Like any budding gearhead, I had bunch of Hot Wheels growing up. Too many, in fact. Small Sterilite containers full of the things. I was proud of my collection, but in retrospect, I cost my parents a small fortune in diecasts. Back in my day, you couldn’t just print your own Cugnot like the kids do now!
But toy cars used to be just one pillar of the Hot Wheels media empire — there were many video games, too. Most were forgettable bargain bin schlock, though some certainly stood above the rest. With the rise of mobile gaming it’s been a good while since we’ve had a full-featured Hot Wheels racer on consoles. That’ll change this September with Hot Wheels Unleashed from developer Milestone. I had the chance to try a PC preview build of the game this week.
Milestone is known mostly for its two-wheeled racers. Save for a couple of rally titles during the middle part of the last decade, the Italian studio has concentrated on MXGP and MotoGP, as well as its own Ride franchise, which is sort of like the closest thing anyone makes to Tourist Trophy these days. A carefree arcade racer, then, is not something this team has much recent experience making.
On one hand, that’s kind of refreshing, because there’s a real attention to detail present in Hot Wheels Unleashed you wouldn’t expect from a toy brand tie-in game. Take the cars themselves. I know this is going to sound ridiculous, but I’ve never seen toys rendered with this level of accuracy in a video game before. Rather than imagining Hot Wheels designs as real cars, Milestone went the route of making them look just like the diecasts for an inspired and cute touch.
The materials, like the metallic paint and injection-molded plastics, are uncannily realistic. The wheels have just the right shine to them. Even the seams on plastics are replicated, as are all the slight, minute imperfections you’d expect from dollar diecasts. The cars actually get dinged up and dusty as you race, sporting the battle scars of faded and chipped paint just like the favorite, well-worn Hot Wheels of your childhood. This game looks and runs way better than you’d ever think, judging from the name.
That extends, to a lesser extent, to the tracks. Hot Wheels Unleashed sports six environments. Four — a college campus, garage, skate park and “Skyscraper” city locale — were featured in the build I played. The courses themselves employ Hot Wheels’ signature orange plastic tracks, looping and weaving through these worlds, with boost pads and obstacles strewn about like barricades, spider webs and electric fans nudging you across the course.
The tracks and cars are sort of real-life scale, which lends the game a neat perspective as you speed past ordinary objects, like books and basketballs, that just happen to be relatively giant. But this also highlights what I consider to be something of a missed opportunity, at least of the courses I tried in the preview build.
The tracks aren’t really attached to the environments in which they sit. What I mean by that is, they tend to “float” in these rooms, and rarely incorporate the surrounding world itself. The vast majority of the time you’re driving on those plastic Hot Wheels tracks, and so a course set in the skate park environment could quite literally be placed in the garage one with minor changes. They don’t involve the world much of the time like they did in, say, Hot Wheels Turbo Racing or Table Top Racing World Tour.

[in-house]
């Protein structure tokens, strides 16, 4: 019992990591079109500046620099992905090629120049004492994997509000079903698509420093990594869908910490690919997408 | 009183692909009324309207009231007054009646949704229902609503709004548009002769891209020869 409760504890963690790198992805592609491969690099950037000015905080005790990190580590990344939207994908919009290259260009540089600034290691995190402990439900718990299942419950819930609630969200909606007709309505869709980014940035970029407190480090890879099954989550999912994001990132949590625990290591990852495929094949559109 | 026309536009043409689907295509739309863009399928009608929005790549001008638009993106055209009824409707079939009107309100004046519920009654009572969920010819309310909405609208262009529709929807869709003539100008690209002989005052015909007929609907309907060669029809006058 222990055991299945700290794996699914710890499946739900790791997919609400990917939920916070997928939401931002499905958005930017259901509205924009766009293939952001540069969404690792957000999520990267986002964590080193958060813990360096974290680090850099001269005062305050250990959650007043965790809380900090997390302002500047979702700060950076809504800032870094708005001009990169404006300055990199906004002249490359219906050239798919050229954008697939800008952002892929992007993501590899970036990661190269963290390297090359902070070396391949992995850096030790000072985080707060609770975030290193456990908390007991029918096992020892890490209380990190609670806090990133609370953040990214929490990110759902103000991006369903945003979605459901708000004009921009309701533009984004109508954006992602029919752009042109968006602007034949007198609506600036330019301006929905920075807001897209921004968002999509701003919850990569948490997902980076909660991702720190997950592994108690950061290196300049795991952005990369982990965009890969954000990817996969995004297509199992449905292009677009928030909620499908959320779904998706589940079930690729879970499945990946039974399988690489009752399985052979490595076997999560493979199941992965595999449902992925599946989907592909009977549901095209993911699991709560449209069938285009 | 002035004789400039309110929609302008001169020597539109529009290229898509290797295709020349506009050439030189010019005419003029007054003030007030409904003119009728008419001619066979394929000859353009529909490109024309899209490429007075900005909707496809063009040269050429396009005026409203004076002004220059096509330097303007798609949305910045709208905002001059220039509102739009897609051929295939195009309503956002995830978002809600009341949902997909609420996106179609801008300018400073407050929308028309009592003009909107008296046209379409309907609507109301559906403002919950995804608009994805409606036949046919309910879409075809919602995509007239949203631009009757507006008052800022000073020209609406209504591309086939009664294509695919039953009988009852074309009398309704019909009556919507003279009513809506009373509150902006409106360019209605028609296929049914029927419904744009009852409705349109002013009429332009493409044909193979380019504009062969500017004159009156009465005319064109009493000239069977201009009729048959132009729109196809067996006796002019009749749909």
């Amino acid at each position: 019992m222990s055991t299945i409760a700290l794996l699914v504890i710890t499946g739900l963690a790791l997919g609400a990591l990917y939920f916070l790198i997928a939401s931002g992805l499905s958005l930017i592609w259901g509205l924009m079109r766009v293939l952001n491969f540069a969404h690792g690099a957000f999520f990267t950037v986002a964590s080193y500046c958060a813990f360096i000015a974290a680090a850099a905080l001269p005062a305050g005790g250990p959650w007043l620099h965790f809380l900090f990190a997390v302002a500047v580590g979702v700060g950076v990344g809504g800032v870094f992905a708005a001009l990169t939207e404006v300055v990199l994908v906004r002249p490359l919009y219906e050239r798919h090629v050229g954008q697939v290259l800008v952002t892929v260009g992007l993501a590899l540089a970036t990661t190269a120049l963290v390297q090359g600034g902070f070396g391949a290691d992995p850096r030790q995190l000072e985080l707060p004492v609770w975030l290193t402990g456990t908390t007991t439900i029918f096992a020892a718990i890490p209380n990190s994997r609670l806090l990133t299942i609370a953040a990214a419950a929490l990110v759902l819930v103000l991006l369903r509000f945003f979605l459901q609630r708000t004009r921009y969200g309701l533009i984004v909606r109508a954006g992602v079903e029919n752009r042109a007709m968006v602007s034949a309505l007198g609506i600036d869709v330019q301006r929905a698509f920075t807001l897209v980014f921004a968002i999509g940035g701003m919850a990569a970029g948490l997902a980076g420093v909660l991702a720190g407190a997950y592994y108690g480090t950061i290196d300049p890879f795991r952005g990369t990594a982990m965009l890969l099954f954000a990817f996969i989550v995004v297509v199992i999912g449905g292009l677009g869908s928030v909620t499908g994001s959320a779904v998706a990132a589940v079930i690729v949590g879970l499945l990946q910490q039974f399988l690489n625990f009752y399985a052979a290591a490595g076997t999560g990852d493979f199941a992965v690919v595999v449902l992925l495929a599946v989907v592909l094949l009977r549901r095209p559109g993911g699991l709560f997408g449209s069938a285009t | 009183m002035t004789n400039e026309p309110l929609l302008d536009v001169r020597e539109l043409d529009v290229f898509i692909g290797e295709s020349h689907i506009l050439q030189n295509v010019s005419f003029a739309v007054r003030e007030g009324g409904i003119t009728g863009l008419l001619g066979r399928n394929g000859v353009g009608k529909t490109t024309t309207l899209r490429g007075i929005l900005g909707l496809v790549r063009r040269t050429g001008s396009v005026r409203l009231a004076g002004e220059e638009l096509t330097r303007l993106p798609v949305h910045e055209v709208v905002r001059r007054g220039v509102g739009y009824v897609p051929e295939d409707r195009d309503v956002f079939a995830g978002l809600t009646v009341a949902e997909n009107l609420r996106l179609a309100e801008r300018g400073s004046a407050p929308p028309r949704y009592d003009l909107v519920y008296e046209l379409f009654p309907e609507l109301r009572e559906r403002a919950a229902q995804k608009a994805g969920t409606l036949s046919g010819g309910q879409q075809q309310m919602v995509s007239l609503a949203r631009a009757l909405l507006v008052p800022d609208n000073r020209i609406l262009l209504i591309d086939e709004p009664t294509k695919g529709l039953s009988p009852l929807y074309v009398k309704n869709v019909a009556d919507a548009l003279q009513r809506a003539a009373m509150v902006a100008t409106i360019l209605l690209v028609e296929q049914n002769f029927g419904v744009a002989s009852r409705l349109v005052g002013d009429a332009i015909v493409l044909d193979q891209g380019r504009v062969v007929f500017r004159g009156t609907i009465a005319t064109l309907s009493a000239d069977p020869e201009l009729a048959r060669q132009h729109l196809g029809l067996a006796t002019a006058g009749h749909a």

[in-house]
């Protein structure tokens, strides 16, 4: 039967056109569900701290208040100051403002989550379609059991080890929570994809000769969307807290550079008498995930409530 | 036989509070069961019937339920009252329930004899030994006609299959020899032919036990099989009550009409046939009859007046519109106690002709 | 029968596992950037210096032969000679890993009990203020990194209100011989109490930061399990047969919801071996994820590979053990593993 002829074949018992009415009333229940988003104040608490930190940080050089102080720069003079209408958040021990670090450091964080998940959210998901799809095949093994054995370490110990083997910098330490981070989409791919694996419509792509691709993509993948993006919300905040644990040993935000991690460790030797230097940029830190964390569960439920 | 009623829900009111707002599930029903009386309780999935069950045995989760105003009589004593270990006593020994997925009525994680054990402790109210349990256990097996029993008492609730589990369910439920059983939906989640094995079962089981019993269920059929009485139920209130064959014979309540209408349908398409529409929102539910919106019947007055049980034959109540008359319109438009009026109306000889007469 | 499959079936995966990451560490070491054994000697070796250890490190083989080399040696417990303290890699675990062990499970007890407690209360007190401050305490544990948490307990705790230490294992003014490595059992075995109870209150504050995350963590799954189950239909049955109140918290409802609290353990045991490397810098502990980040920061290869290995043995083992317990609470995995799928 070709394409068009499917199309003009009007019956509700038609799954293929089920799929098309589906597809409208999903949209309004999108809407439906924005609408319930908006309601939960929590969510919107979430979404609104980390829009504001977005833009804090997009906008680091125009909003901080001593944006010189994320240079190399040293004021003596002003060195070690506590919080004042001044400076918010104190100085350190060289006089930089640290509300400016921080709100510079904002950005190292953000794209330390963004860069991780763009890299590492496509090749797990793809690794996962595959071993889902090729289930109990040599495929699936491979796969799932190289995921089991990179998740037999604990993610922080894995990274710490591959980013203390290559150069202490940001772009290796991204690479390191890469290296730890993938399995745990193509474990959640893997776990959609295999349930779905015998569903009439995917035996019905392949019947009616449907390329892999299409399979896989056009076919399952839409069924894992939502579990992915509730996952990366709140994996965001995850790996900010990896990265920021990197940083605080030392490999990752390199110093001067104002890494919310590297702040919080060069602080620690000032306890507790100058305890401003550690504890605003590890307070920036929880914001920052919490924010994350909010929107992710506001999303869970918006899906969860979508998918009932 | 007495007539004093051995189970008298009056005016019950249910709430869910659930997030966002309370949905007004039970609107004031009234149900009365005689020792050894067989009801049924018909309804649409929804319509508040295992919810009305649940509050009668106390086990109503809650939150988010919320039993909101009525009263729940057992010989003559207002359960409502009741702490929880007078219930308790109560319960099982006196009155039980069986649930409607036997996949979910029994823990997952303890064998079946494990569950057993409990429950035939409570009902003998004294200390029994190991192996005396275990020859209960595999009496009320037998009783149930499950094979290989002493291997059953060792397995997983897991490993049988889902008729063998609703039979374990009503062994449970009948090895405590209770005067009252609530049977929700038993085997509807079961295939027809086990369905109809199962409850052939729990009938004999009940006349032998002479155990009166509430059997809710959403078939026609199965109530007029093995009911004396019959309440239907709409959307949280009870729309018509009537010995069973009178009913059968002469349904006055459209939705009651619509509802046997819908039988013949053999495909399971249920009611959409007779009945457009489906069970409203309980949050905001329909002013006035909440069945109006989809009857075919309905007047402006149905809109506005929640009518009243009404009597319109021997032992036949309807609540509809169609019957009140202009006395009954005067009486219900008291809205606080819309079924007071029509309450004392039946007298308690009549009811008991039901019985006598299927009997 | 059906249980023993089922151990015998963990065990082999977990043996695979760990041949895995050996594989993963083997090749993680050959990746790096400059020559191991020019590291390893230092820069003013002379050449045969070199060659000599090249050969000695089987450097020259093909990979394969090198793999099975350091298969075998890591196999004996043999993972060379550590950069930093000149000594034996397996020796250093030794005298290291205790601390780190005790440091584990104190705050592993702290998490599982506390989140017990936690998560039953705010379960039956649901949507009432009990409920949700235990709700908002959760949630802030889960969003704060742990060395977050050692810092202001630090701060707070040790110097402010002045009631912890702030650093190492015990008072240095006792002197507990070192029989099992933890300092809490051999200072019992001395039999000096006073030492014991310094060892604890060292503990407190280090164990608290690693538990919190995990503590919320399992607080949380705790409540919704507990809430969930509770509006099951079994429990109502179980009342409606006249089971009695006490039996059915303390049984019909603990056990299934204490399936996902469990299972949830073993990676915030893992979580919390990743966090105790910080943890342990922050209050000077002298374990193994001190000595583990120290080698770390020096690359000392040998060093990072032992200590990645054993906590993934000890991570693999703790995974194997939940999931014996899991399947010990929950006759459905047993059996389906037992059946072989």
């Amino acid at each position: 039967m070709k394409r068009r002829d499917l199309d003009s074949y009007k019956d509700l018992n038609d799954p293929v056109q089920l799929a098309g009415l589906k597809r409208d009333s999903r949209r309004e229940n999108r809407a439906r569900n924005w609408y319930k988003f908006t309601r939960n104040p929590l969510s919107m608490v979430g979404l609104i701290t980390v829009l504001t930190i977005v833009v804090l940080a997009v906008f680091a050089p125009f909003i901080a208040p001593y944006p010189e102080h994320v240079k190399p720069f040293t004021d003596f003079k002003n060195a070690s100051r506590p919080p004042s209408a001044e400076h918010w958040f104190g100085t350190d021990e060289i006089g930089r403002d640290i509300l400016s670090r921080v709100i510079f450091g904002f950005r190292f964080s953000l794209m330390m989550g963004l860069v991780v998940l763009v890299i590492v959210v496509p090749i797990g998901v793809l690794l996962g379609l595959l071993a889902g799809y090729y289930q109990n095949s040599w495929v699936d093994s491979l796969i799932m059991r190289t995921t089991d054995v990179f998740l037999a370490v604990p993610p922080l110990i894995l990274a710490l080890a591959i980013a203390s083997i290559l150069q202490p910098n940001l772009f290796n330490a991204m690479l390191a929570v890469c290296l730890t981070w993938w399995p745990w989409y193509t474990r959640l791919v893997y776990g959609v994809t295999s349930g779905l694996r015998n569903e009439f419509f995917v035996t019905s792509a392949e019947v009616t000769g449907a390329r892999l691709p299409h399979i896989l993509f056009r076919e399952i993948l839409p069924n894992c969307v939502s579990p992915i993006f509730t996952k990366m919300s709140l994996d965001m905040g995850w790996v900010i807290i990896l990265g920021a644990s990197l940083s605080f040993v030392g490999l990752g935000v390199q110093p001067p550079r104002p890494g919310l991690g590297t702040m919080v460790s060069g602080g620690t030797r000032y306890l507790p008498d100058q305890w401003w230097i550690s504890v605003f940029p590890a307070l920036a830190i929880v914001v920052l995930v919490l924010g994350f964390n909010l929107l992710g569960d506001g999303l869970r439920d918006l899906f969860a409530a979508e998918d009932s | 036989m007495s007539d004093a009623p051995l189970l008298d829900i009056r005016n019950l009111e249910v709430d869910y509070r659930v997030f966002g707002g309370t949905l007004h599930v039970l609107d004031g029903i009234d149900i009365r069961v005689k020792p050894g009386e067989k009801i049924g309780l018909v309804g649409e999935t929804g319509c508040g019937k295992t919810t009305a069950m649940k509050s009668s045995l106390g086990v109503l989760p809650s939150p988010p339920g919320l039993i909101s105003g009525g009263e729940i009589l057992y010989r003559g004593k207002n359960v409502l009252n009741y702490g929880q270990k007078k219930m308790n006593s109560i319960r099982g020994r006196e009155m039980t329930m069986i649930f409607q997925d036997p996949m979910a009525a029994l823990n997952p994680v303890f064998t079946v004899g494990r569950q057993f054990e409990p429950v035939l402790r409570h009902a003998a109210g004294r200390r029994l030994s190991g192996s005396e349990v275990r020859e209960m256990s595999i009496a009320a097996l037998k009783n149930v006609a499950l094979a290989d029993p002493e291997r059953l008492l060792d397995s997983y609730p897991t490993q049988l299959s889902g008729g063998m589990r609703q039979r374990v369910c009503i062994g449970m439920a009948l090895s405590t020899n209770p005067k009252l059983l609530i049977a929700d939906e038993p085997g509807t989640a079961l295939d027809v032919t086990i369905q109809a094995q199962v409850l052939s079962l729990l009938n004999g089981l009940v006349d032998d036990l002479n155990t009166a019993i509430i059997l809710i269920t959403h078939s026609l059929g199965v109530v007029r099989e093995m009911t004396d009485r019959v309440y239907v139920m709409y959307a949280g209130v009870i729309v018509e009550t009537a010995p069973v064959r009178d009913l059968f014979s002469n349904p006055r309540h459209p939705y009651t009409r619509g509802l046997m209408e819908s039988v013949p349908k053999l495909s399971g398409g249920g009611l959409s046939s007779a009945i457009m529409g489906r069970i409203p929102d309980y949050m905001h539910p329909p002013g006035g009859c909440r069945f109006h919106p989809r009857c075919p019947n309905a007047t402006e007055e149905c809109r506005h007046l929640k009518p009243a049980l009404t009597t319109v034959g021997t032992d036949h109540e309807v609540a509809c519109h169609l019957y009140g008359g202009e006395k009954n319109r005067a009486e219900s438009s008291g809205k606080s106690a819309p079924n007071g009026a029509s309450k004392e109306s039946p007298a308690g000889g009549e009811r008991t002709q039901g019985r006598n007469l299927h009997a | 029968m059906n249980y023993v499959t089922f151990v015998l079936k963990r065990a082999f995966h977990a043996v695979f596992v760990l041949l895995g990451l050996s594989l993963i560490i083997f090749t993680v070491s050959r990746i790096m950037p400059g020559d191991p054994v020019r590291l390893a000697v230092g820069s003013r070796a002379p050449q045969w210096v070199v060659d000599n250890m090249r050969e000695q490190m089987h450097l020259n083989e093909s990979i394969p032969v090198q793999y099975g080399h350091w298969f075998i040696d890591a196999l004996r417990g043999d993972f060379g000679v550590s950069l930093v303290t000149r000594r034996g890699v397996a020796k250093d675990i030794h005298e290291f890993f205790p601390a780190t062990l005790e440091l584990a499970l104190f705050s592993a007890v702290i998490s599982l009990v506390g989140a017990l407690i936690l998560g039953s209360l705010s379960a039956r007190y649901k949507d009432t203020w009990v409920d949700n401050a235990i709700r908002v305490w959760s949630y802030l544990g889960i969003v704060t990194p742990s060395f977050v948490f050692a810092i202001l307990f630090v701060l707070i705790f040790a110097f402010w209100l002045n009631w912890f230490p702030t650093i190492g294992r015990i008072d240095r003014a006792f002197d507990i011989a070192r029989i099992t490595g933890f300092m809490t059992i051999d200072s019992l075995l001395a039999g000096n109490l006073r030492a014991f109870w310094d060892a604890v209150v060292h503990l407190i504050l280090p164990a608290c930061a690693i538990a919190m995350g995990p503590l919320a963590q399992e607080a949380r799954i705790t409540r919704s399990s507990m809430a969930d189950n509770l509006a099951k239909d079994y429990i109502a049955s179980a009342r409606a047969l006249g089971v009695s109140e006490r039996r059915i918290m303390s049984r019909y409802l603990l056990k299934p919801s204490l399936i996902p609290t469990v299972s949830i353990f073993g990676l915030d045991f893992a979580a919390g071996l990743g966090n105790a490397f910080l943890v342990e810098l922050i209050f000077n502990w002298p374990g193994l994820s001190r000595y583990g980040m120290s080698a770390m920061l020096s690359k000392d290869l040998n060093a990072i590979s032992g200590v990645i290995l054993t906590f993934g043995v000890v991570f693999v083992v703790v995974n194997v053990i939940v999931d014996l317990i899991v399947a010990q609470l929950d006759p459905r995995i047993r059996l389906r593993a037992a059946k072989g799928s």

Milestone said the physics in this build “are representative of the gameplay of the final version,” and that also has me slightly disappointed. The handling is certainly passable, and if you’re approaching Unleashed thinking “it’s a Hot Wheels game, not a sim, who cares?” I suppose you’ll be content. But I could never get entirely comfortable with the steering, especially while drifting.
When you’re not drifting, the handling is a little stiff and darty — certainly not precise in the way, say, Trackmania is, though not unwieldy. However when I tapped the brake and steered into a drift, I found the cars understeering a lot more than I expected, so much so that I was involuntarily wall-riding every tight or hairpin corner. It’s not undrivable by any means, but it’s also not natural or fun, which should be a priority consideration in every arcade racer.
One cool quirk I did notice was that the game’s boost mechanic behaves uniquely in different cars. There are several different “boost types,” in a vein similar to how Burnout Paradise and the later Ridge Racer titles employed boost, to add a little wrinkle of depth to the driving.
At this stage Hot Wheels Unleashed feels passable to play and looks phenomenal, certainly crossing the low threshold for a racer based on a toy brand. The game’s most interesting features and modes — the campaign, where you’re competing in a variety of challenges and squaring off with bosses to unlock increasingly rare cars, and the Track Builder — were not available to me in this preview build, but I’m looking forward to checking those out. Players can expect a ton of content, with more than 60 official Hot Wheels cars on offer (including classics like the Twin Mill) and more than 40 tracks. Milestone promises no microtransactions with this one too, which is always nice to hear.
Hot Wheels Unleashed hits pretty much every platform, including PC and Nintendo Switch, on September 30.